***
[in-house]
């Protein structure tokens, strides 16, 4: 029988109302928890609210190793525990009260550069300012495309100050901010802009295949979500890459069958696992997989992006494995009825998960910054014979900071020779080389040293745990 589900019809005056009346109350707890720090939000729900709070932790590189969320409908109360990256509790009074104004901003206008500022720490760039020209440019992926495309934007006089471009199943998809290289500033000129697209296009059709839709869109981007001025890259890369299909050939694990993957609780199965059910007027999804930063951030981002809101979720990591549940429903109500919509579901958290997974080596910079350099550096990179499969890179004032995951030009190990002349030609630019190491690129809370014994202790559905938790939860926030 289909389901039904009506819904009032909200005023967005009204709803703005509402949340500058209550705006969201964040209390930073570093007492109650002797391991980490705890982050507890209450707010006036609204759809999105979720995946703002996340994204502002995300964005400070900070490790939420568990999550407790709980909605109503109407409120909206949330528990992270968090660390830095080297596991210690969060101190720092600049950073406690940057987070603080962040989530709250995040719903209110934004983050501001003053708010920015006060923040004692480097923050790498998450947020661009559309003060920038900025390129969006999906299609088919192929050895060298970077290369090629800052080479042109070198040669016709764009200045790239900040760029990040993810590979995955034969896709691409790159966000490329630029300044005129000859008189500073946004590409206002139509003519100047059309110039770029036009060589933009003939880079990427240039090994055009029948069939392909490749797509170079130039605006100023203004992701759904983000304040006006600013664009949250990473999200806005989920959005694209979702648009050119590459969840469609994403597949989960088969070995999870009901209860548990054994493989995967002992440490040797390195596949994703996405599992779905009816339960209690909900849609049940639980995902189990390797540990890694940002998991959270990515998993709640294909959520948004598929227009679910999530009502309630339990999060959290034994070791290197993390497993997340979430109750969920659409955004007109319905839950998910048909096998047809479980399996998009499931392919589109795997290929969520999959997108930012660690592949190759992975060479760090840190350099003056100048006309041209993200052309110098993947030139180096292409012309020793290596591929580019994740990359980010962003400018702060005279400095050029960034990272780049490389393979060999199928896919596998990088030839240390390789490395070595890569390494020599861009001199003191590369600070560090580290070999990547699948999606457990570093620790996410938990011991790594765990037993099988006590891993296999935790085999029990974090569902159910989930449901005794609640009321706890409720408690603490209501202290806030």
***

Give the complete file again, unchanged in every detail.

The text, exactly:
[in-house]
């Protein structure tokens, strides 16, 4: 029988109302928890609210190793525990009260550069300012495309100050901010802009295949979500890459069958696992997989992006494995009825998960910054014979900071020779080389040293745990 589900019809005056009346109350707890720090939000729900709070932790590189969320409908109360990256509790009074104004901003206008500022720490760039020209440019992926495309934007006089471009199943998809290289500033000129697209296009059709839709869109981007001025890259890369299909050939694990993957609780199965059910007027999804930063951030981002809101979720990591549940429903109500919509579901958290997974080596910079350099550096990179499969890179004032995951030009190990002349030609630019190491690129809370014994202790559905938790939860926030 289909389901039904009506819904009032909200005023967005009204709803703005509402949340500058209550705006969201964040209390930073570093007492109650002797391991980490705890982050507890209450707010006036609204759809999105979720995946703002996340994204502002995300964005400070900070490790939420568990999550407790709980909605109503109407409120909206949330528990992270968090660390830095080297596991210690969060101190720092600049950073406690940057987070603080962040989530709250995040719903209110934004983050501001003053708010920015006060923040004692480097923050790498998450947020661009559309003060920038900025390129969006999906299609088919192929050895060298970077290369090629800052080479042109070198040669016709764009200045790239900040760029990040993810590979995955034969896709691409790159966000490329630029300044005129000859008189500073946004590409206002139509003519100047059309110039770029036009060589933009003939880079990427240039090994055009029948069939392909490749797509170079130039605006100023203004992701759904983000304040006006600013664009949250990473999200806005989920959005694209979702648009050119590459969840469609994403597949989960088969070995999870009901209860548990054994493989995967002992440490040797390195596949994703996405599992779905009816339960209690909900849609049940639980995902189990390797540990890694940002998991959270990515998993709640294909959520948004598929227009679910999530009502309630339990999060959290034994070791290197993390497993997340979430109750969920659409955004007109319905839950998910048909096998047809479980399996998009499931392919589109795997290929969520999959997108930012660690592949190759992975060479760090840190350099003056100048006309041209993200052309110098993947030139180096292409012309020793290596591929580019994740990359980010962003400018702060005279400095050029960034990272780049490389393979060999199928896919596998990088030839240390390789490395070595890569390494020599861009001199003191590369600070560090580290070999990547699948999606457990570093620790996410938990011991790594765990037993099988006590891993296999935790085999029990974090569902159910989930449901005794609640009321706890409720408690603490209501202290806030």